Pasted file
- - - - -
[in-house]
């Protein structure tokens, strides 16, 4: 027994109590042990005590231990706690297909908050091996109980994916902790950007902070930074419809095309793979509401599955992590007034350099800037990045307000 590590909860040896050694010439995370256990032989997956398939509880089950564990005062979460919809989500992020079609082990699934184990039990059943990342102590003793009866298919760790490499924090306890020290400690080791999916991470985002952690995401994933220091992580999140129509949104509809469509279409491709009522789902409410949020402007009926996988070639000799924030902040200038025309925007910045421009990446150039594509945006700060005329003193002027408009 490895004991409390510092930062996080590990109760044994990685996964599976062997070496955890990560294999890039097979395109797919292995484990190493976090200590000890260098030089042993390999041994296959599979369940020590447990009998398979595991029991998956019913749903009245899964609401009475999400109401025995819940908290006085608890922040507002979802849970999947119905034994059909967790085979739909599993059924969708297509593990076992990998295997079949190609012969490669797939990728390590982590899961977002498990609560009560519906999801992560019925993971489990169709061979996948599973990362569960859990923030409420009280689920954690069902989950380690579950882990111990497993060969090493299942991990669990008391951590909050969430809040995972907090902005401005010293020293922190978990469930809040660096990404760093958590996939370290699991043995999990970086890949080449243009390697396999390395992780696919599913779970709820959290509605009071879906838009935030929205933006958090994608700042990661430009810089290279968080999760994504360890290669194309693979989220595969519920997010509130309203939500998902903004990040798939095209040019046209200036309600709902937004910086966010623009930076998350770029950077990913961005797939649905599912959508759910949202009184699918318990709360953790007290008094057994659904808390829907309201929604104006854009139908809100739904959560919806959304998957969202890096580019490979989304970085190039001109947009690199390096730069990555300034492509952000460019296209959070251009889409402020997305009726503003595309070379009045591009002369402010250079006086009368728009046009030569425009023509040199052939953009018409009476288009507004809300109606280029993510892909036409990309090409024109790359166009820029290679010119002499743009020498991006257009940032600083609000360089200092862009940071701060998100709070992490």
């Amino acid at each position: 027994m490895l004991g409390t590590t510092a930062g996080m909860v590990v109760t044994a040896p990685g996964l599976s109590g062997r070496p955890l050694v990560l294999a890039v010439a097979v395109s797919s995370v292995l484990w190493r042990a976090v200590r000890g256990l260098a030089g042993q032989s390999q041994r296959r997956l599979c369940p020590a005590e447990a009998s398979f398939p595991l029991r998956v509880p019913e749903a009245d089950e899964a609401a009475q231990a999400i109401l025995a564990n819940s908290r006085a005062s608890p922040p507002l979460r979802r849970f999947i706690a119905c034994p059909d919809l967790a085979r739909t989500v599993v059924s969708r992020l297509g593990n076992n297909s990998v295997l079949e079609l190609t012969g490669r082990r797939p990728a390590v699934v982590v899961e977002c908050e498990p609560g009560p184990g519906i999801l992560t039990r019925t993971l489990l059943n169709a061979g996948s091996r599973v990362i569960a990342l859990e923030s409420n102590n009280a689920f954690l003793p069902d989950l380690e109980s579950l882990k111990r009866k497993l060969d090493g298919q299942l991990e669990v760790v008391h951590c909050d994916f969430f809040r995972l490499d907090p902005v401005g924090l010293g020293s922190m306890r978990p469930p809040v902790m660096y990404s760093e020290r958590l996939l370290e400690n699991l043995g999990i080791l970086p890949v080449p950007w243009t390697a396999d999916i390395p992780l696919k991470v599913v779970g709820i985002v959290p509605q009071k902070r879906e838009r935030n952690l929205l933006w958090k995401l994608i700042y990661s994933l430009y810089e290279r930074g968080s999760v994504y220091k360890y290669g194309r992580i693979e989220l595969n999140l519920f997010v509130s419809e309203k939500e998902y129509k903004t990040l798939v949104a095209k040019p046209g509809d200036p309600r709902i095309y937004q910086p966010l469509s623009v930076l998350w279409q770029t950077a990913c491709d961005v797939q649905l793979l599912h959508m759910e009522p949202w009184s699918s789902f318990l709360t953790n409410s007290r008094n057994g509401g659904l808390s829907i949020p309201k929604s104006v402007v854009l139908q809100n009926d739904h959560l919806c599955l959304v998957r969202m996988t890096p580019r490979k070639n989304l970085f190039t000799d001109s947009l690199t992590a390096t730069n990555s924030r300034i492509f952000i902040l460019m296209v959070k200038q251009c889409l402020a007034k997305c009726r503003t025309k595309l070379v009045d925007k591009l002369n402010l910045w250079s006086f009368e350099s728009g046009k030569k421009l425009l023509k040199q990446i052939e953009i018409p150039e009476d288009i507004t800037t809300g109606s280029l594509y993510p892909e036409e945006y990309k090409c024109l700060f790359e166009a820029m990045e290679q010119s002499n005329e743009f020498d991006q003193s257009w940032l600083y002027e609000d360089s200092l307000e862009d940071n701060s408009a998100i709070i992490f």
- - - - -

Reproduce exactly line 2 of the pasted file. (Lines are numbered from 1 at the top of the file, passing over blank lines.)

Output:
């Protein structure tokens, strides 16, 4: 027994109590042990005590231990706690297909908050091996109980994916902790950007902070930074419809095309793979509401599955992590007034350099800037990045307000 590590909860040896050694010439995370256990032989997956398939509880089950564990005062979460919809989500992020079609082990699934184990039990059943990342102590003793009866298919760790490499924090306890020290400690080791999916991470985002952690995401994933220091992580999140129509949104509809469509279409491709009522789902409410949020402007009926996988070639000799924030902040200038025309925007910045421009990446150039594509945006700060005329003193002027408009 490895004991409390510092930062996080590990109760044994990685996964599976062997070496955890990560294999890039097979395109797919292995484990190493976090200590000890260098030089042993390999041994296959599979369940020590447990009998398979595991029991998956019913749903009245899964609401009475999400109401025995819940908290006085608890922040507002979802849970999947119905034994059909967790085979739909599993059924969708297509593990076992990998295997079949190609012969490669797939990728390590982590899961977002498990609560009560519906999801992560019925993971489990169709061979996948599973990362569960859990923030409420009280689920954690069902989950380690579950882990111990497993060969090493299942991990669990008391951590909050969430809040995972907090902005401005010293020293922190978990469930809040660096990404760093958590996939370290699991043995999990970086890949080449243009390697396999390395992780696919599913779970709820959290509605009071879906838009935030929205933006958090994608700042990661430009810089290279968080999760994504360890290669194309693979989220595969519920997010509130309203939500998902903004990040798939095209040019046209200036309600709902937004910086966010623009930076998350770029950077990913961005797939649905599912959508759910949202009184699918318990709360953790007290008094057994659904808390829907309201929604104006854009139908809100739904959560919806959304998957969202890096580019490979989304970085190039001109947009690199390096730069990555300034492509952000460019296209959070251009889409402020997305009726503003595309070379009045591009002369402010250079006086009368728009046009030569425009023509040199052939953009018409009476288009507004809300109606280029993510892909036409990309090409024109790359166009820029290679010119002499743009020498991006257009940032600083609000360089200092862009940071701060998100709070992490």